|Origin rules emerge as a considerable barrier for local garment and textile sector since up to 60 per cent of textile inputs and garment materials are imported from non-CPTPP member countries.|
According to the Industry Agency under the Ministry of Industry and Trade (MoIT), the Comprehensive and Progressive Agreement for Trans-Pacific Partnership (CPTPP) is hoped to leverage exports from the domestic manufacturing and processing sector, including garments and textiles, footwear, wooden items, and aquatic products.
Joining the CPTPP helps Vietnam to multilateralize its foreign economic and trading relations as well as avoiding potential risks of relying heavily on some major importing countries.
The new - generation trade pact is projected to significantly offer arrangements and orders with new importers, especially those from countries that Vietnam has yet to sign a free trade agreement with.
Notably the CPTPP membership enables Vietnam to establish free trade partnerships for the first time with three countries in the Americas, including Canada, Peru, and Mexico.
Goods imported into these countries would enjoy very favorable tariff incentives as Canada, Peru, and Mexico have all pledged to slash tariffs by 94 per cent, 81 per cent, and 77 per cent respectively once the pact takes effect. This would give big advantages to Vietnam’s manufactured and processed exports, including garments and textiles, footwear, wooden items, and aquatic products.
Canada has already committed to reducing the tariff levied on wooden items and furniture from 9.5 per cent to 0 per cent, excluding indoor wooden chairs immune from tariffs six years after the CPTPP comes into force.
This move is of great significance to Vietnamese wooden items as such category exported to Canada amount to US$166 million a year. The Southeast Asian country provides 30 per cent of all wooden items imported into Canada, making itself the largest provider of such category to the North American country.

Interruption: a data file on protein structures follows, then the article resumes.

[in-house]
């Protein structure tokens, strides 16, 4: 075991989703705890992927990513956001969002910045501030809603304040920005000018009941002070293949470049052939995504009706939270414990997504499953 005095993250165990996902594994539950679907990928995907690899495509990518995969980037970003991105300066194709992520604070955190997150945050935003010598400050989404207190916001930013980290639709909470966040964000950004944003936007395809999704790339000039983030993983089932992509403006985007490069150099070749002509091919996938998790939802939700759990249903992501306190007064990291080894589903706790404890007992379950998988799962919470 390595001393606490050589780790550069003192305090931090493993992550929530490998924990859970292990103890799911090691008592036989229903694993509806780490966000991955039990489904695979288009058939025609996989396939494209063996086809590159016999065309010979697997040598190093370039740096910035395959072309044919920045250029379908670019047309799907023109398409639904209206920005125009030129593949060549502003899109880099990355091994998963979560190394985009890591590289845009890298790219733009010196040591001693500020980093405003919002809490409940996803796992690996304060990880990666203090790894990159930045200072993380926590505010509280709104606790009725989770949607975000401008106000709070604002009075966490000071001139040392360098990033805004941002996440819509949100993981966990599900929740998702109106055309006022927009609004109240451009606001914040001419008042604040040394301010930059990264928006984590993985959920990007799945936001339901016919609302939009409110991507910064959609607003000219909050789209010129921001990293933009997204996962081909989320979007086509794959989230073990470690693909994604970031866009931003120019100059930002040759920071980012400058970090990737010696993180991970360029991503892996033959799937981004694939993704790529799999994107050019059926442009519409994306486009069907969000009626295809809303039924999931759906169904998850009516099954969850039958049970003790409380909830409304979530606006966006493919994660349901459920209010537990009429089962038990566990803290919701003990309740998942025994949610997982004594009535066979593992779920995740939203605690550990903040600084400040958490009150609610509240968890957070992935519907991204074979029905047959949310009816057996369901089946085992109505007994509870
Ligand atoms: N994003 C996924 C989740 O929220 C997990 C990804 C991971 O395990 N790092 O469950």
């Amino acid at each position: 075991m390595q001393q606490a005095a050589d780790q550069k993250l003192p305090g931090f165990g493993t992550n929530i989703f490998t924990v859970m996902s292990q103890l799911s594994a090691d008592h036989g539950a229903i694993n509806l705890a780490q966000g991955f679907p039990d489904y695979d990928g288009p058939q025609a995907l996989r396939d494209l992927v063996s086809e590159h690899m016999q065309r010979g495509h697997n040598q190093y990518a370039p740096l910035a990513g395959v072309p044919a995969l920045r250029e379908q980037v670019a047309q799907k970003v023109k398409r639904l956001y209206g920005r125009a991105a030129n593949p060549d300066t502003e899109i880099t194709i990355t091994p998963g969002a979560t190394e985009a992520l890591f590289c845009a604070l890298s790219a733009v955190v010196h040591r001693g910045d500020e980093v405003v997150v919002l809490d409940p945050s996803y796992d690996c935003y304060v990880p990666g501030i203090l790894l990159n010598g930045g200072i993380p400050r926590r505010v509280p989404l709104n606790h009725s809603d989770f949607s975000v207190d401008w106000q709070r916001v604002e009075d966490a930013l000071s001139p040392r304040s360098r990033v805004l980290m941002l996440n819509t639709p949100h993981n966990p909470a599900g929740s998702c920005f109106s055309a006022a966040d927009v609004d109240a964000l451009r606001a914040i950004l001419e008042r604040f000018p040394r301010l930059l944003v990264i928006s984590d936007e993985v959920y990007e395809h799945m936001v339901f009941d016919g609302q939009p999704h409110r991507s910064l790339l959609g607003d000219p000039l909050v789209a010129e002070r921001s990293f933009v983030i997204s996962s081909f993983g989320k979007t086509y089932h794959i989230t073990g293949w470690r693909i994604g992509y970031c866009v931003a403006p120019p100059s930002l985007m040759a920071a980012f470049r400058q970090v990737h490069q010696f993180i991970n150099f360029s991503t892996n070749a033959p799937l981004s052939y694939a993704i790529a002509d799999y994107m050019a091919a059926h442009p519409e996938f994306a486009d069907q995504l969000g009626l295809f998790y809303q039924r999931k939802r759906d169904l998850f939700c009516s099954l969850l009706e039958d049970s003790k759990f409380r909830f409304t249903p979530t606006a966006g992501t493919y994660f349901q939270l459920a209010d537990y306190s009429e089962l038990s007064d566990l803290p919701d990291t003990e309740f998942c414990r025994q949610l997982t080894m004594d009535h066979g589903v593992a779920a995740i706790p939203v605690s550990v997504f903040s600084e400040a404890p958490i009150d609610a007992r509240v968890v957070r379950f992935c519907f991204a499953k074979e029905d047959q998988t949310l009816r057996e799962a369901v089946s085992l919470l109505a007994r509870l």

High hopes are set for the Mexican market. Historically, Mexico has not been a major importer of Vietnamese wooden items with the country currently imposing high tariffs of between 10 and 15 per cent on its wooden imports.
However, Mexico is set to remove all tariffs on wooden products, including wood flooring, furniture, and exterior wooden items as part of a 10-year roadmap laid out by the CPTPP. This could provide a chance for Vietnamese wooden firms to deepen their footprint in the Mexican market.
Experts believe that the CPTPP will help to give impetus to the growth of Vietnam’s manufacturing and processing industry. The trade deal is poised to drive local firms to make changes to their production methods, improve their competitive edges, and bring product quality on par to match global trends.
Despite these positives, there remains questions on how best to grasp the export chances arising from the CPTPP. In order to enjoy tariff incentives from the new-generation deal, Vietnamese goods must meet strict technical requirements and origin standards set by the CPTPP member countries.
The origin of goods and their inputs is a particular challenge set by CPTPP member countries. It comes as inputs used for the production of exports are primarily imported from non-CPTPP member countries, including China and the Republic of Korea. Hence, a shift to the source of inputs in line with CPTPP requirements is an urgent need.
Local garment and textile sector is also faced with the same issue. Garments and textiles traded between CPTPP member countries are likely to enjoy tariff incentives if fibers used for such products are made within the bloc.
This could emerge as a considerable barrier for the local sector since up to 60 per cent of textile inputs and garment materials are imported from non-CPTPP member countries.
Technical requirements for packaging, labeling, and maximum residue limit become additional barriers which could hinder the access of Vietnamese exports to the CPTPP market.
Thach Phuoc Binh, a National Assembly deputy from the southern province of Tra Vinh, said the CPTPP goes beyond traditional tariff cuts as it covers a range of rigid requirements for services, intellectual property, technical barriers, labor, and the environment.
The CPTPP could offer huge opportunities for key Vietnamese exports as well as increases in the country’s overall export turnover. But, for all of the opportunities to be taken, Vietnamese firms need to make further investment in R&D production and build up brand names for their products if they want to approach demanding markets like those within the CPTPP.
Earlier, the MoIT reported in January that the CPTPP has come into force for six member countries, including Mexico, Japan, Singapore, New Zealand, Canada, and Australia from December 30, 2018 onwards.